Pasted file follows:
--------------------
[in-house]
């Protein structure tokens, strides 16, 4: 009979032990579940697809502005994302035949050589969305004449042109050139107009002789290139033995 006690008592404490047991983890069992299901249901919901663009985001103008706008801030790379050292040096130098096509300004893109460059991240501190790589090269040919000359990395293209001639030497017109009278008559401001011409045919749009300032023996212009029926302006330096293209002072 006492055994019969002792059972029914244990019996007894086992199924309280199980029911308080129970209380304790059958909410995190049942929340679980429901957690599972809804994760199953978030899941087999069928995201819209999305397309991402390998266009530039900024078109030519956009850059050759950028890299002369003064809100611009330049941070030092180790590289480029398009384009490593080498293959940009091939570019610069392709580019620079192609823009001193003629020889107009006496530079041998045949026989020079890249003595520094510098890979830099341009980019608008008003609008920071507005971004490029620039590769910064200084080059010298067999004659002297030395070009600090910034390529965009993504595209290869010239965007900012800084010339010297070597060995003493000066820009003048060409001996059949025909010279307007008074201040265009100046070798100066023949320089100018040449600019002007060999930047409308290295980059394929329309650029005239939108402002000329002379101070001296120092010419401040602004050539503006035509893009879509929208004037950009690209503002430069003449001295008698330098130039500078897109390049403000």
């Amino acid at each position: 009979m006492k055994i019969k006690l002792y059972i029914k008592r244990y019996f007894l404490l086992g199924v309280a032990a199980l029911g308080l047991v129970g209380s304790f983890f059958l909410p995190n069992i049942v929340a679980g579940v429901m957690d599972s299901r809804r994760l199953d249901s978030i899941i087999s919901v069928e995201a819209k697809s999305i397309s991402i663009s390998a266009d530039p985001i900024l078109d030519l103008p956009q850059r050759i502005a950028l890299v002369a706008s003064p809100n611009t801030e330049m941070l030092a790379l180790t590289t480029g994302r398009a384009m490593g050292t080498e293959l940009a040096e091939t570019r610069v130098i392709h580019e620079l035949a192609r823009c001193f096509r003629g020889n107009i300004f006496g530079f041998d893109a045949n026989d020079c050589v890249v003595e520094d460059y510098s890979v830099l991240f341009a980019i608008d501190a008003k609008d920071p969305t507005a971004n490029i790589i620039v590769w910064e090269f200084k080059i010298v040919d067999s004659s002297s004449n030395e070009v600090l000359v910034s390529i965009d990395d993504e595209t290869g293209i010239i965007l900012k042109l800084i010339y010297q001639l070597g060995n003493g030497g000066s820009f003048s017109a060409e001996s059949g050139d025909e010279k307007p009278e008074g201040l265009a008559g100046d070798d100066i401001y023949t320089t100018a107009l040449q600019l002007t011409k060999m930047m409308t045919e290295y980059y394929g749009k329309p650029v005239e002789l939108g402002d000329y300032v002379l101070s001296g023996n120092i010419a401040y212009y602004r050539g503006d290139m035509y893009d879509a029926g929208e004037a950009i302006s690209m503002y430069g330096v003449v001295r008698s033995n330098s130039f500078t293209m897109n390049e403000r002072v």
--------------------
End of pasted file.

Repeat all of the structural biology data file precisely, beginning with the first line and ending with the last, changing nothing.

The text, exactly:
[in-house]
């Protein structure tokens, strides 16, 4: 009979032990579940697809502005994302035949050589969305004449042109050139107009002789290139033995 006690008592404490047991983890069992299901249901919901663009985001103008706008801030790379050292040096130098096509300004893109460059991240501190790589090269040919000359990395293209001639030497017109009278008559401001011409045919749009300032023996212009029926302006330096293209002072 006492055994019969002792059972029914244990019996007894086992199924309280199980029911308080129970209380304790059958909410995190049942929340679980429901957690599972809804994760199953978030899941087999069928995201819209999305397309991402390998266009530039900024078109030519956009850059050759950028890299002369003064809100611009330049941070030092180790590289480029398009384009490593080498293959940009091939570019610069392709580019620079192609823009001193003629020889107009006496530079041998045949026989020079890249003595520094510098890979830099341009980019608008008003609008920071507005971004490029620039590769910064200084080059010298067999004659002297030395070009600090910034390529965009993504595209290869010239965007900012800084010339010297070597060995003493000066820009003048060409001996059949025909010279307007008074201040265009100046070798100066023949320089100018040449600019002007060999930047409308290295980059394929329309650029005239939108402002000329002379101070001296120092010419401040602004050539503006035509893009879509929208004037950009690209503002430069003449001295008698330098130039500078897109390049403000």
């Amino acid at each position: 009979m006492k055994i019969k006690l002792y059972i029914k008592r244990y019996f007894l404490l086992g199924v309280a032990a199980l029911g308080l047991v129970g209380s304790f983890f059958l909410p995190n069992i049942v929340a679980g579940v429901m957690d599972s299901r809804r994760l199953d249901s978030i899941i087999s919901v069928e995201a819209k697809s999305i397309s991402i663009s390998a266009d530039p985001i900024l078109d030519l103008p956009q850059r050759i502005a950028l890299v002369a706008s003064p809100n611009t801030e330049m941070l030092a790379l180790t590289t480029g994302r398009a384009m490593g050292t080498e293959l940009a040096e091939t570019r610069v130098i392709h580019e620079l035949a192609r823009c001193f096509r003629g020889n107009i300004f006496g530079f041998d893109a045949n026989d020079c050589v890249v003595e520094d460059y510098s890979v830099l991240f341009a980019i608008d501190a008003k609008d920071p969305t507005a971004n490029i790589i620039v590769w910064e090269f200084k080059i010298v040919d067999s004659s002297s004449n030395e070009v600090l000359v910034s390529i965009d990395d993504e595209t290869g293209i010239i965007l900012k042109l800084i010339y010297q001639l070597g060995n003493g030497g000066s820009f003048s017109a060409e001996s059949g050139d025909e010279k307007p009278e008074g201040l265009a008559g100046d070798d100066i401001y023949t320089t100018a107009l040449q600019l002007t011409k060999m930047m409308t045919e290295y980059y394929g749009k329309p650029v005239e002789l939108g402002d000329y300032v002379l101070s001296g023996n120092i010419a401040y212009y602004r050539g503006d290139m035509y893009d879509a029926g929208e004037a950009i302006s690209m503002y430069g330096v003449v001295r008698s033995n330098s130039f500078t293209m897109n390049e403000r002072v």